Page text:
Echocardiographic assessment of flow across continuous-flow ventricular assist devices at low speeds

Robert S. George, Nikant K. Sabharwal, Carole Webb, Magdi H. Yacoub, Christopher T. Bowles, Michael Hedger, Asghar Khaghani, Emma J. Birks

Research output: Contribution to journalArticlepeer-review

43 Scopus citations

Abstract

Background: Testing of native myocardial function in patients with continuous-flow pumps is challenging as reduction/cessation of the pump could result in regurgitation, although the amount and significance of this regurgitation remains unknown. The aim of this study was to determine the optimal speed at which to assess the native left ventricular (LV) function and the physiologic response to speed reduction. Methods: Fifteen male patients with a HeartMate II (HMII) device were studied prospectively on 46 occasions. Measurements were performed serially at three device speed settings: baseline speed; 6,000 rpm; and either 5,000 rpm (Group A) or 4,000 rpm (Group B). The device's forward and reverse velocity (Vmaxf, Vmaxr), forward and reverse velocity time integral (VTIf, VTIr) and blood volume (BV) were also measured using Doppler with LV echocardiographic parameters and peripheral hemodynamics. Results: No adverse incidents were reported. Speed reduction to 6,000 rpm resulted in a significant decrease in Vmaxf, VTIf and BV. There was no significant difference in either forward or reverse flow with further speed reduction in either group. Speed reduction to <6,000 rpm did not have a significant effect on LV loading. Conclusions: Speed reduction in patients with the HMII device is safe. There was no difference between 6,000 rpm and lower speeds, suggesting that 6,000 rpm is sufficient to assess native myocardial function. The absence of significant retrograde filling suggests that LV loading is a physiologic response to speed reduction at 6,000 rpm.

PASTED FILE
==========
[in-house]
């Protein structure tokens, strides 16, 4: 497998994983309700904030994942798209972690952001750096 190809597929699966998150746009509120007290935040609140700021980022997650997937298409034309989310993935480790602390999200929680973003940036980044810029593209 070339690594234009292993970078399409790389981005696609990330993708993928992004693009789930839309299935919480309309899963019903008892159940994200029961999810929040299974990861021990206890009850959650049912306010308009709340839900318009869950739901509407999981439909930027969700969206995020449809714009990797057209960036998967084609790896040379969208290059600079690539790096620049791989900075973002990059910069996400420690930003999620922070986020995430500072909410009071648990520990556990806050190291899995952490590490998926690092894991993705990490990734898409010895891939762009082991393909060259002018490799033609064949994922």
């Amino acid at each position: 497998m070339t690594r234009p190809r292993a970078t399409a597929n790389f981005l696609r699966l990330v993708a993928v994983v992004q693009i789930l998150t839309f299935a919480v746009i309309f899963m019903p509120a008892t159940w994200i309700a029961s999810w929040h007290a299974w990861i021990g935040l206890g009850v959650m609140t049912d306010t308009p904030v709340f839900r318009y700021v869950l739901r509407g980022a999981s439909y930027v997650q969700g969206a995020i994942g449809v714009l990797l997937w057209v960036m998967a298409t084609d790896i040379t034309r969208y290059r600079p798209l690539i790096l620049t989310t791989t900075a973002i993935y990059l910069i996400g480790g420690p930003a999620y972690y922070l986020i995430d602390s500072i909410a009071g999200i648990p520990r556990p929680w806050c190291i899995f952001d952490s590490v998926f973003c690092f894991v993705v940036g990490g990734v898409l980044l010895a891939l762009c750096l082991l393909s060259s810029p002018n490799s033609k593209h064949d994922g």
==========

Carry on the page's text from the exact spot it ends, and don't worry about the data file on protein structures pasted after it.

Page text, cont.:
Original languageEnglish
Pages (from-to)1245-1252
Number of pages8
JournalJournal of Heart and Lung Transplantation
Volume29
Issue number11
DOIs
StatePublished - Nov 2010

Keywords

  • echocardiography
  • forward flow
  • heart failure
  • reverse flow
  • ventricular assist device

ASJC Scopus subject areas

  • Surgery
  • Pulmonary and Respiratory Medicine
  • Cardiology and Cardiovascular Medicine
  • Transplantation

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